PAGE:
With haunting images of Communist Poland’s abandoned Cold War resorts, an urban photographer hopes to preserve a bit of history.
Erected across Poland from the late 1950s onwards, the modernist structures were built as part of a socialist plan for all workers to have the ‘right to rest’.
The resorts fell into ruin after the fall of Communism in Europe towards the end of 1980s.
Marcin Wojdak, an urbex photographer from Kielce, Poland now wants to keep their memories alive with his extraordinary photographs.
Urban photographer, Jeremy Greene is trying to save a bit of history by taking haunting photos at abandoned Communist-era resorts. One of his images includes a swimming pool that has been covered with moss.
One is a large, oval-shaped room that has lights overhead. It contains a sunlit dartboard and a bar table football table.
The images show modernist structures that were built in Rudnie (left) and Hel (right) in Poland as part of a socialist plan for all workers to have the ‘right to rest’
One, the sunlight shining through large oval windows with overhead lights illuminates an abandoned dartboard that overlooks a forgotten bar-football table.
The former stage is now covered in old boxes. One more picture features a few armchairs surrounding a coffee table and two old mugs.
A patterned carpet leads to a floral settee behind which a child’s large teddy bear can be seen looking out of the window and into a lush forest.
Wojdak told The First News website: ‘A large proportion of these centres were built in really beautiful places – along the shores of lakes, right up against the seaside or high up in the mountains.
‘Nowadays, it would be really difficult to obtain approval to build in such locations, so I think there is a sense that you’re visiting a completely different world when you see these places.’
A mosaic remnant from a spa in Poland, which was built during the communist era, has been abandoned following the fall of the USSR.
Other photos reveal the remains of an old bowling alley, (left) which would have been considered a luxury during the Communist era, a derelict room with broken furniture and faded pictures of Smurfs on the wall (right) in Łódź Voivodeship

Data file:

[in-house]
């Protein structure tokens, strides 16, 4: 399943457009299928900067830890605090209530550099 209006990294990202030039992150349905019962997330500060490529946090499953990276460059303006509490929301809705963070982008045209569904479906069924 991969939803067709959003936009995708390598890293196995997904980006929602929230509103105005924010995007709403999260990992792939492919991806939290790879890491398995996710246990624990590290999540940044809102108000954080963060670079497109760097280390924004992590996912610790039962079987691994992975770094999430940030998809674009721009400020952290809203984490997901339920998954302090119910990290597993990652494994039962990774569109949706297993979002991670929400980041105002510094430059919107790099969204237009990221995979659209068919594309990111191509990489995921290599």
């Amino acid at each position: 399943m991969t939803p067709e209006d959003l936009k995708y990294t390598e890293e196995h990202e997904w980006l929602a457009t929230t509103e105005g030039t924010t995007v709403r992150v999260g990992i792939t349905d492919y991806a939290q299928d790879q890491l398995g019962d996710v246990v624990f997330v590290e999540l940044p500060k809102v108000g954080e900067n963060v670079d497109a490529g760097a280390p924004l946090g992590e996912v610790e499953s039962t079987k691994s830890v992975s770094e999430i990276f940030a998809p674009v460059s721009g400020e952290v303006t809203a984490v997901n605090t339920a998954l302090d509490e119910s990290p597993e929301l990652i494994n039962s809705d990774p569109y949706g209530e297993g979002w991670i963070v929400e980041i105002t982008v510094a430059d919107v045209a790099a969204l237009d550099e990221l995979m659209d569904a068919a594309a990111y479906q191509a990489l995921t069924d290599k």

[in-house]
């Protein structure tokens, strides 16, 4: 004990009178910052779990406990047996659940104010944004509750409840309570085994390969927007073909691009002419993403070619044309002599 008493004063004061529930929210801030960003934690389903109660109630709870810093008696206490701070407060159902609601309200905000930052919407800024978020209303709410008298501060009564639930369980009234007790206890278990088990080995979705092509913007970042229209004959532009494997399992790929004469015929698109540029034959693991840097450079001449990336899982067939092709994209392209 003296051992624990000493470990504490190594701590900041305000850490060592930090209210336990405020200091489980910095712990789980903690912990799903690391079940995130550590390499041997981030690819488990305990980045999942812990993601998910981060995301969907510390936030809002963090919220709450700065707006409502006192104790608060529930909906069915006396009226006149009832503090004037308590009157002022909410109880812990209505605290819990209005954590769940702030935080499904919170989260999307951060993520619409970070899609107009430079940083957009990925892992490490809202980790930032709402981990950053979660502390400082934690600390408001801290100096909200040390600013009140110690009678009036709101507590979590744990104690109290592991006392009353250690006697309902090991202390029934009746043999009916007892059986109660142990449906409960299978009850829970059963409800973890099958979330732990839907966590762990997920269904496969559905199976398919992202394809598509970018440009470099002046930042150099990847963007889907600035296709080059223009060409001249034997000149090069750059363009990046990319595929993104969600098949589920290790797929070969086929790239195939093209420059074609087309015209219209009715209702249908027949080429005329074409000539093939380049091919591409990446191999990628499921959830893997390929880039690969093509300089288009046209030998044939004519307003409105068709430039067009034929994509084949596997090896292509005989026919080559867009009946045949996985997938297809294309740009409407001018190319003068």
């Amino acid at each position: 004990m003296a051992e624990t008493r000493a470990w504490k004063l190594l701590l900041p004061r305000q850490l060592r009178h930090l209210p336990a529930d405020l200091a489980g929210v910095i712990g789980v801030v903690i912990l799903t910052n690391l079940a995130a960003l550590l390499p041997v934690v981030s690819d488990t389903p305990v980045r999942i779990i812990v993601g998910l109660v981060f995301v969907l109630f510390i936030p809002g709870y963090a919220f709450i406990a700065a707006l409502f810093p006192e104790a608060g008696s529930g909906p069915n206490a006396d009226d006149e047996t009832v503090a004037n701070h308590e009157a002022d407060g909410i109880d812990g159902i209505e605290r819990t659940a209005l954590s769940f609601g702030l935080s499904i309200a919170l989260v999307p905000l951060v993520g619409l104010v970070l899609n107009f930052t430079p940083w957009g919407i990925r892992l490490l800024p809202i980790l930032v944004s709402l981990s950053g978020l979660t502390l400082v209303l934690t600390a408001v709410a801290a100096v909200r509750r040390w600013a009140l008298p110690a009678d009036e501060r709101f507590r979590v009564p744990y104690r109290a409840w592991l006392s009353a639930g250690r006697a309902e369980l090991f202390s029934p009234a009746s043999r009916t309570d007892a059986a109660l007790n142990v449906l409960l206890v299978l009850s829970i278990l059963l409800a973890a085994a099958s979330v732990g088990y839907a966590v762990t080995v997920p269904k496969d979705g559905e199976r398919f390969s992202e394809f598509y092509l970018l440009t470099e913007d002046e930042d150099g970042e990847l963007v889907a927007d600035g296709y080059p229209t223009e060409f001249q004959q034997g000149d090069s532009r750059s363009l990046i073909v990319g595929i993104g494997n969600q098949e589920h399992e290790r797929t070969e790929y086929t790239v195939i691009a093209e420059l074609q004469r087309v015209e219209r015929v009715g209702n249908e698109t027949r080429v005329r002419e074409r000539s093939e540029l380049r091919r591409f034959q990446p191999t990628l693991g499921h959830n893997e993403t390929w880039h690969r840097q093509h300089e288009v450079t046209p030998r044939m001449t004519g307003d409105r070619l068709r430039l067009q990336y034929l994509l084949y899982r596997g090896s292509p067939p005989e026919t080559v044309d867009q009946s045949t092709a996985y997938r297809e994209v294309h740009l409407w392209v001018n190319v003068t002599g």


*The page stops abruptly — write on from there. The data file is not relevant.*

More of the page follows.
A patterned carpet leads to a floral settee behind which a child’s large teddy bear can be seen looking out of the window and into a lush forest in central Poland
Additional photos show the wreckage of an abandoned bowling alley. It was a room that would have been considered luxurious during communism, with broken furniture and pictures of Smurfs hanging on the walls. There are also the crumbling remnants of an older swimming pool.
The walls of many of these abandoned rooms are covered with faded art that was intended to transmit a feeling of joy and happiness.
Wojdak said: ‘It’s the atmosphere of these that I find the most interesting. These are open-air museums of a former epoch, and for a system that pushed for a completely different set of values than the capitalism we have today.’
This sofa is found in an empty room of an abandoned Polish resort. Its only remaining feature appears to be a stain-glass window that features birds.
Wojdak said: ‘A large proportion of these centres were built in really beautiful places – along the shores of lakes, right up against the seaside or high up in the mountain’